Supreme Court considers future of online sales tax
As the U.S. Supreme Court evaluates whether online retailers should collect sales taxes, industry groups continue to urge the court to overturn the tax break adopted in the pre-Internet era.
On Tuesday, the court heard oral arguments on a 2016 South Dakota law that requires online merchants with more than $100,000 in sales to state residents, or 200 transactions with state residents, to collect sales tax. The law was struck down last year by South Dakota’s highest court, which cited the Supreme Court’s 1992 Quill Corp. v. North Dakota decision. In that case, the justices said online sellers can only be required to collect sales tax in states where they have a physical presence such as a store, office or warehouse. Part of their reasoning was that there were more than 6,000 state and local sales tax jurisdictions across the country and that the regulations were too complex for a seller to know how much to collect unless they were doing business locally.
The Hill reported that the justices seemed to grasping for answers on how to resolve the dispute, with no clear indication on how they will rule.
The nation’s retail associations are calling for a level playing field, “where everyone competes under the same rules,” said Matthew Shay, president and CEO of the National Retail Federation.
“It’s time for the Supreme Court to clear the way for modern sales tax policy that will finally put all channels of retail – from stores to online – on a level playing field where everyone competes under the same rules,” Shay said. “Online sellers who don’t have to collect sales tax have held an unfair price advantage over local retailers for far too long.”
The Retail Industry Leaders Association (RILA) said retailers are hopeful that the Court will acknowledge the dramatic changes in technology and commerce over the past 20 years. Reversing the decision could pave the way for states to require all retailers play by the same rules and collect sales taxes.
“Main Street retailers deserve a level playing field upon which to compete, and the case today before the U.S. Supreme Court may finally get us there,” said Brian Dodge, senior executive VP for public affairs with RILA.
Hockey retailer expands footprint
Pure Hockey, the largest hockey retailer in the U.S., is getting a bit bigger.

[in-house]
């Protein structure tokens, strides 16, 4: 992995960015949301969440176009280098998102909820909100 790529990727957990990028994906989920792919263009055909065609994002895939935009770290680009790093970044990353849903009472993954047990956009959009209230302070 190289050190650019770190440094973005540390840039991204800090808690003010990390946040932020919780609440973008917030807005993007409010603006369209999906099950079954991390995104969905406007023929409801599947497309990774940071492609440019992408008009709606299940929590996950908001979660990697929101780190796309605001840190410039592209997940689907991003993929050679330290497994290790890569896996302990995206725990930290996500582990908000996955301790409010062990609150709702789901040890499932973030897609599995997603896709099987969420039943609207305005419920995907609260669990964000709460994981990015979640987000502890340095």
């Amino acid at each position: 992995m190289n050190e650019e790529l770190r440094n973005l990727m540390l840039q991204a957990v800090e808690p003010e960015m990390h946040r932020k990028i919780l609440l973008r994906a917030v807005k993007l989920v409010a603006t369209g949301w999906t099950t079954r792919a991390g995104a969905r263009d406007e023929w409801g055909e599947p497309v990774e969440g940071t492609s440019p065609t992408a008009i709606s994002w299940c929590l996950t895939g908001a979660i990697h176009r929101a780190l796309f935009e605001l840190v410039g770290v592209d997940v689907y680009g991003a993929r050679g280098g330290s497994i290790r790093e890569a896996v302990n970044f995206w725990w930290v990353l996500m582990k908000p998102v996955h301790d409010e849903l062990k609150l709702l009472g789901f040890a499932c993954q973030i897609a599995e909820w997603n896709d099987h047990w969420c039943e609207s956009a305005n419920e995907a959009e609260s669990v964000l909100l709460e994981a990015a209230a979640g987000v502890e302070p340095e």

The company announced that it has acquired both of Bauer Hockey’s “Own The Moment” stores. With the acquisition, Pure Hockey will operate 53 retail locations under the Pure Hockey and HockeyGiant brands in 18 states, as well as three e-commerce sites focused on hockey and goalie equipment.
“As the leading hockey retailer in the U.S., we’re constantly striving to improve our shopping experience and connect with consumers in more meaningful ways,” said David Nectow, CEO, Pure Hockey. “Over the years, we’ve developed a very strong relationship with Bauer….and we’re excited to continue working with Bauer in our mission to bring great product and great shopping experiences to our customers.”
The acquired stores are located in Bloomington, Minn., and Burlington, Mass. They will operate under the “Bauer Hockey Experience” banner, and both will remain Bauer-exclusive locations.
Analysis: Bon-Ton Stores appears headed toward liquidation
With the only two suitors at the court-supervised auction being liquidators, it looks increasingly likely that Bon-Ton Stores will largely go out of business.
Some locations may survive, especially if the liquidators receive offers from property companies like Namdar Realty Group and Washington Prime Group. Both firms have been working with the troubled department store chain, purportedly to keep stores open across the malls they operate.
A bid for the full Bon-Ton business from real estate players was always unlikely. The rationale behind such a move was not to acquire a viable commercial entity but to stop the loss of a significant tenant. In our view, such a move is like swallowing poison in an attempt to cure a mild disease — something that is neither sensible not practicable.
In truth, if Bon-Ton was a viable entity then there would have been far more interest in the auction. However, it is a weak player in a weak part of the retail market. Moreover, its disparate retail fascia means that it does not have the power of significant national brand recognition than any potential acquirer could build on.
We believe that the likely path ahead is that assets will be cherry-picked during liquidation. The brand name might be acquired, especially for use online. There may be interest in a handful of better stores — although how these would work as stand-alone entities or as part of a much smaller group is open to debate.
As such, this more-or-less looks like the end of the road for Bon-Ton. As sad as this is for staff and anyone commercially affected, it is part of the necessary restructuring of retail. Bon-Ton’s sales will be picked up by more productive and successful players.
Bon-Ton’s place in retail history is secure. Unfortunately, the company did not evolve enough to win a place in retail’s future.